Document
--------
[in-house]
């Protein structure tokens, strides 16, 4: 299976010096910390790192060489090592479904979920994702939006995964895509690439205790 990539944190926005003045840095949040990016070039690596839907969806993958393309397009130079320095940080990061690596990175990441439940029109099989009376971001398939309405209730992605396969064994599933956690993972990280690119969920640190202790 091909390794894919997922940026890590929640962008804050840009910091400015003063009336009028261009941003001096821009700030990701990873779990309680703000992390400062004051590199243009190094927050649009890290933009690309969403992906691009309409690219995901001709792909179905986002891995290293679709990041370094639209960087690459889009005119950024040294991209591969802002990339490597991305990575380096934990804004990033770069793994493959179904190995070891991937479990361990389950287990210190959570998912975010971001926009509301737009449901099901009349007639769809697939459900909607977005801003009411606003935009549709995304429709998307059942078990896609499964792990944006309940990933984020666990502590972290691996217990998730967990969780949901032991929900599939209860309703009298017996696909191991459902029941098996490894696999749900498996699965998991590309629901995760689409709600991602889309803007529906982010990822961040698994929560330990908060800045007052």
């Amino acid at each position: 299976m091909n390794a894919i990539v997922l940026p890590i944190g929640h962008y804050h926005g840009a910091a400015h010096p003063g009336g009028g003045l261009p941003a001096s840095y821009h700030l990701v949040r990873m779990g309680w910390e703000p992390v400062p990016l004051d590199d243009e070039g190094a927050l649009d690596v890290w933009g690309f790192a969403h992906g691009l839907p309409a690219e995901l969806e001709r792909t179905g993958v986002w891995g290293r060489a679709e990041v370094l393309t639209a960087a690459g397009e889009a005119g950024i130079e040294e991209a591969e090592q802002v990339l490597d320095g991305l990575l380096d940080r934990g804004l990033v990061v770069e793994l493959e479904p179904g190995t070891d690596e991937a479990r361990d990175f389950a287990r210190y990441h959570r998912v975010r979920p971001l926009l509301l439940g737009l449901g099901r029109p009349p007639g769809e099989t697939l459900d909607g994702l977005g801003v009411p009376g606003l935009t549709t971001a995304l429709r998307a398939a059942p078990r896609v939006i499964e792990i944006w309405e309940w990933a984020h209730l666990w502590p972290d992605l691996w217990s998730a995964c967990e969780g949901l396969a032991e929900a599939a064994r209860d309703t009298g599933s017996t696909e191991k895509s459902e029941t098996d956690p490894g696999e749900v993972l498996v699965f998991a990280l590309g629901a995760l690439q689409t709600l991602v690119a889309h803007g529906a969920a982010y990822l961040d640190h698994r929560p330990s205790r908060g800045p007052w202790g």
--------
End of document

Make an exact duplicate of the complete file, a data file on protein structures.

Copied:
[in-house]
């Protein structure tokens, strides 16, 4: 299976010096910390790192060489090592479904979920994702939006995964895509690439205790 990539944190926005003045840095949040990016070039690596839907969806993958393309397009130079320095940080990061690596990175990441439940029109099989009376971001398939309405209730992605396969064994599933956690993972990280690119969920640190202790 091909390794894919997922940026890590929640962008804050840009910091400015003063009336009028261009941003001096821009700030990701990873779990309680703000992390400062004051590199243009190094927050649009890290933009690309969403992906691009309409690219995901001709792909179905986002891995290293679709990041370094639209960087690459889009005119950024040294991209591969802002990339490597991305990575380096934990804004990033770069793994493959179904190995070891991937479990361990389950287990210190959570998912975010971001926009509301737009449901099901009349007639769809697939459900909607977005801003009411606003935009549709995304429709998307059942078990896609499964792990944006309940990933984020666990502590972290691996217990998730967990969780949901032991929900599939209860309703009298017996696909191991459902029941098996490894696999749900498996699965998991590309629901995760689409709600991602889309803007529906982010990822961040698994929560330990908060800045007052």
């Amino acid at each position: 299976m091909n390794a894919i990539v997922l940026p890590i944190g929640h962008y804050h926005g840009a910091a400015h010096p003063g009336g009028g003045l261009p941003a001096s840095y821009h700030l990701v949040r990873m779990g309680w910390e703000p992390v400062p990016l004051d590199d243009e070039g190094a927050l649009d690596v890290w933009g690309f790192a969403h992906g691009l839907p309409a690219e995901l969806e001709r792909t179905g993958v986002w891995g290293r060489a679709e990041v370094l393309t639209a960087a690459g397009e889009a005119g950024i130079e040294e991209a591969e090592q802002v990339l490597d320095g991305l990575l380096d940080r934990g804004l990033v990061v770069e793994l493959e479904p179904g190995t070891d690596e991937a479990r361990d990175f389950a287990r210190y990441h959570r998912v975010r979920p971001l926009l509301l439940g737009l449901g099901r029109p009349p007639g769809e099989t697939l459900d909607g994702l977005g801003v009411p009376g606003l935009t549709t971001a995304l429709r998307a398939a059942p078990r896609v939006i499964e792990i944006w309405e309940w990933a984020h209730l666990w502590p972290d992605l691996w217990s998730a995964c967990e969780g949901l396969a032991e929900a599939a064994r209860d309703t009298g599933s017996t696909e191991k895509s459902e029941t098996d956690p490894g696999e749900v993972l498996v699965f998991a990280l590309g629901a995760l690439q689409t709600l991602v690119a889309h803007g529906a969920a982010y990822l961040d640190h698994r929560p330990s205790r908060g800045p007052w202790g």